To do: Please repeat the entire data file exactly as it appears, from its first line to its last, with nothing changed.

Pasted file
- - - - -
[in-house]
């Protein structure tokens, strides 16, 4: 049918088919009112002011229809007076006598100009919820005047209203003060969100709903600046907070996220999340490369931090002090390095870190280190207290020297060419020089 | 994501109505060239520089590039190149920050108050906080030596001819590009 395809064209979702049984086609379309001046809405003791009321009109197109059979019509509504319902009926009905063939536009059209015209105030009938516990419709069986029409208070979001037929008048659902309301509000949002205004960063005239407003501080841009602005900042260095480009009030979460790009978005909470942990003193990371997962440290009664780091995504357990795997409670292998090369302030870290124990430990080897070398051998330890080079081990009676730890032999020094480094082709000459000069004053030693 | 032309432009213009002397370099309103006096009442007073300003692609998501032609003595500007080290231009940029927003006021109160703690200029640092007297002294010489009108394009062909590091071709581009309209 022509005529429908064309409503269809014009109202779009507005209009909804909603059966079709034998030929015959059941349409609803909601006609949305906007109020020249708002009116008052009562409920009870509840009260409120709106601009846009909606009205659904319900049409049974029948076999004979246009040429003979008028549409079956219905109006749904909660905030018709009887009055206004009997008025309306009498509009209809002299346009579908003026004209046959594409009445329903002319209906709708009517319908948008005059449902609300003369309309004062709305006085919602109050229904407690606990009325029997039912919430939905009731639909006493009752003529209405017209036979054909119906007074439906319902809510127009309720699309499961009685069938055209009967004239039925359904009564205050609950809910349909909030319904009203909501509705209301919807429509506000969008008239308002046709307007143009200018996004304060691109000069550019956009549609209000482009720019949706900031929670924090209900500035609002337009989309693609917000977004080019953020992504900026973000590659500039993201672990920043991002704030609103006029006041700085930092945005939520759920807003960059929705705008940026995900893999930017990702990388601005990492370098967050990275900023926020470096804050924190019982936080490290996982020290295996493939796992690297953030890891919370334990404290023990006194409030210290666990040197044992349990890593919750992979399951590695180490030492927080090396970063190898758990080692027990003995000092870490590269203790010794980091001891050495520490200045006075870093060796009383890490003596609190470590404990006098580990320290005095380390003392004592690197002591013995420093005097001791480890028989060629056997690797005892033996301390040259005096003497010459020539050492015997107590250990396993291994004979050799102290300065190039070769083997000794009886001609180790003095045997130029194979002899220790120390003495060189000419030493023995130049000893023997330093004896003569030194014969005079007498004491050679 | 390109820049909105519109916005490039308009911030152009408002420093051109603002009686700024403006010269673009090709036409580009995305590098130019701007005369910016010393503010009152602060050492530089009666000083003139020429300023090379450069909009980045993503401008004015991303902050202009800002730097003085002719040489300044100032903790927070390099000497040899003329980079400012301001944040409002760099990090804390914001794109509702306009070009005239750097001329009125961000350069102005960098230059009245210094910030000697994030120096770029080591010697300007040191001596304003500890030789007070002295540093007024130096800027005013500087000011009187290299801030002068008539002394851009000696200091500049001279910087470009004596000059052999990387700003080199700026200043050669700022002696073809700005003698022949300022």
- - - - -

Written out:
[in-house]
């Protein structure tokens, strides 16, 4: 049918088919009112002011229809007076006598100009919820005047209203003060969100709903600046907070996220999340490369931090002090390095870190280190207290020297060419020089 | 994501109505060239520089590039190149920050108050906080030596001819590009 395809064209979702049984086609379309001046809405003791009321009109197109059979019509509504319902009926009905063939536009059209015209105030009938516990419709069986029409208070979001037929008048659902309301509000949002205004960063005239407003501080841009602005900042260095480009009030979460790009978005909470942990003193990371997962440290009664780091995504357990795997409670292998090369302030870290124990430990080897070398051998330890080079081990009676730890032999020094480094082709000459000069004053030693 | 032309432009213009002397370099309103006096009442007073300003692609998501032609003595500007080290231009940029927003006021109160703690200029640092007297002294010489009108394009062909590091071709581009309209 022509005529429908064309409503269809014009109202779009507005209009909804909603059966079709034998030929015959059941349409609803909601006609949305906007109020020249708002009116008052009562409920009870509840009260409120709106601009846009909606009205659904319900049409049974029948076999004979246009040429003979008028549409079956219905109006749904909660905030018709009887009055206004009997008025309306009498509009209809002299346009579908003026004209046959594409009445329903002319209906709708009517319908948008005059449902609300003369309309004062709305006085919602109050229904407690606990009325029997039912919430939905009731639909006493009752003529209405017209036979054909119906007074439906319902809510127009309720699309499961009685069938055209009967004239039925359904009564205050609950809910349909909030319904009203909501509705209301919807429509506000969008008239308002046709307007143009200018996004304060691109000069550019956009549609209000482009720019949706900031929670924090209900500035609002337009989309693609917000977004080019953020992504900026973000590659500039993201672990920043991002704030609103006029006041700085930092945005939520759920807003960059929705705008940026995900893999930017990702990388601005990492370098967050990275900023926020470096804050924190019982936080490290996982020290295996493939796992690297953030890891919370334990404290023990006194409030210290666990040197044992349990890593919750992979399951590695180490030492927080090396970063190898758990080692027990003995000092870490590269203790010794980091001891050495520490200045006075870093060796009383890490003596609190470590404990006098580990320290005095380390003392004592690197002591013995420093005097001791480890028989060629056997690797005892033996301390040259005096003497010459020539050492015997107590250990396993291994004979050799102290300065190039070769083997000794009886001609180790003095045997130029194979002899220790120390003495060189000419030493023995130049000893023997330093004896003569030194014969005079007498004491050679 | 390109820049909105519109916005490039308009911030152009408002420093051109603002009686700024403006010269673009090709036409580009995305590098130019701007005369910016010393503010009152602060050492530089009666000083003139020429300023090379450069909009980045993503401008004015991303902050202009800002730097003085002719040489300044100032903790927070390099000497040899003329980079400012301001944040409002760099990090804390914001794109509702306009070009005239750097001329009125961000350069102005960098230059009245210094910030000697994030120096770029080591010697300007040191001596304003500890030789007070002295540093007024130096800027005013500087000011009187290299801030002068008539002394851009000696200091500049001279910087470009004596000059052999990387700003080199700026200043050669700022002696073809700005003698022949300022």